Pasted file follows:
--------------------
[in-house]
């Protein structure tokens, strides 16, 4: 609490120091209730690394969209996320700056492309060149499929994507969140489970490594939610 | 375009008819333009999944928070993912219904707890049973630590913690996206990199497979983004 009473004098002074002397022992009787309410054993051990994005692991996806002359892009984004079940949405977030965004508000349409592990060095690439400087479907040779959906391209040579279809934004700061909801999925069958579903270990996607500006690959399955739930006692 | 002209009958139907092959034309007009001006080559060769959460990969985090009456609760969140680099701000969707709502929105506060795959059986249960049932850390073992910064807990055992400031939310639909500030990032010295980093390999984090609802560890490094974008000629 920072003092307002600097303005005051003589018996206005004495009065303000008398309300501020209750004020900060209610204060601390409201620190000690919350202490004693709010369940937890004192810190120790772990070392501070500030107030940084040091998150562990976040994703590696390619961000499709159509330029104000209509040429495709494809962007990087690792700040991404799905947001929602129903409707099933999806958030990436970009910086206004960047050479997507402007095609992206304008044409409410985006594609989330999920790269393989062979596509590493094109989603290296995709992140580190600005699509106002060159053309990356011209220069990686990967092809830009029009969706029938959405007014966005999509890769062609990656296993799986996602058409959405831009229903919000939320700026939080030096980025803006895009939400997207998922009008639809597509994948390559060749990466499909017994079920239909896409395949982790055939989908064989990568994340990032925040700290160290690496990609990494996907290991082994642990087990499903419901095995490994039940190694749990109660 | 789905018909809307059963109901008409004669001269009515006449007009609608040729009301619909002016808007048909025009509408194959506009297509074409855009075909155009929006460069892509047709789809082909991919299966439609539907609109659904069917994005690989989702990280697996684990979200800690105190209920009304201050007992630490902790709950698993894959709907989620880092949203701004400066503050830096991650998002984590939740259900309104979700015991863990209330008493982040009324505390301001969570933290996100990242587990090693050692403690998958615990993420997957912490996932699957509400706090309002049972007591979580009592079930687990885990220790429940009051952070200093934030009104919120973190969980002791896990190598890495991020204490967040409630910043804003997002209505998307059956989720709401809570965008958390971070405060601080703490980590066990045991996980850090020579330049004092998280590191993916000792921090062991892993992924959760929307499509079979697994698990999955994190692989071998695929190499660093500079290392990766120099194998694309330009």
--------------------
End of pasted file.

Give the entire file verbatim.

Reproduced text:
[in-house]
């Protein structure tokens, strides 16, 4: 609490120091209730690394969209996320700056492309060149499929994507969140489970490594939610 | 375009008819333009999944928070993912219904707890049973630590913690996206990199497979983004 009473004098002074002397022992009787309410054993051990994005692991996806002359892009984004079940949405977030965004508000349409592990060095690439400087479907040779959906391209040579279809934004700061909801999925069958579903270990996607500006690959399955739930006692 | 002209009958139907092959034309007009001006080559060769959460990969985090009456609760969140680099701000969707709502929105506060795959059986249960049932850390073992910064807990055992400031939310639909500030990032010295980093390999984090609802560890490094974008000629 920072003092307002600097303005005051003589018996206005004495009065303000008398309300501020209750004020900060209610204060601390409201620190000690919350202490004693709010369940937890004192810190120790772990070392501070500030107030940084040091998150562990976040994703590696390619961000499709159509330029104000209509040429495709494809962007990087690792700040991404799905947001929602129903409707099933999806958030990436970009910086206004960047050479997507402007095609992206304008044409409410985006594609989330999920790269393989062979596509590493094109989603290296995709992140580190600005699509106002060159053309990356011209220069990686990967092809830009029009969706029938959405007014966005999509890769062609990656296993799986996602058409959405831009229903919000939320700026939080030096980025803006895009939400997207998922009008639809597509994948390559060749990466499909017994079920239909896409395949982790055939989908064989990568994340990032925040700290160290690496990609990494996907290991082994642990087990499903419901095995490994039940190694749990109660 | 789905018909809307059963109901008409004669001269009515006449007009609608040729009301619909002016808007048909025009509408194959506009297509074409855009075909155009929006460069892509047709789809082909991919299966439609539907609109659904069917994005690989989702990280697996684990979200800690105190209920009304201050007992630490902790709950698993894959709907989620880092949203701004400066503050830096991650998002984590939740259900309104979700015991863990209330008493982040009324505390301001969570933290996100990242587990090693050692403690998958615990993420997957912490996932699957509400706090309002049972007591979580009592079930687990885990220790429940009051952070200093934030009104919120973190969980002791896990190598890495991020204490967040409630910043804003997002209505998307059956989720709401809570965008958390971070405060601080703490980590066990045991996980850090020579330049004092998280590191993916000792921090062991892993992924959760929307499509079979697994698990999955994190692989071998695929190499660093500079290392990766120099194998694309330009």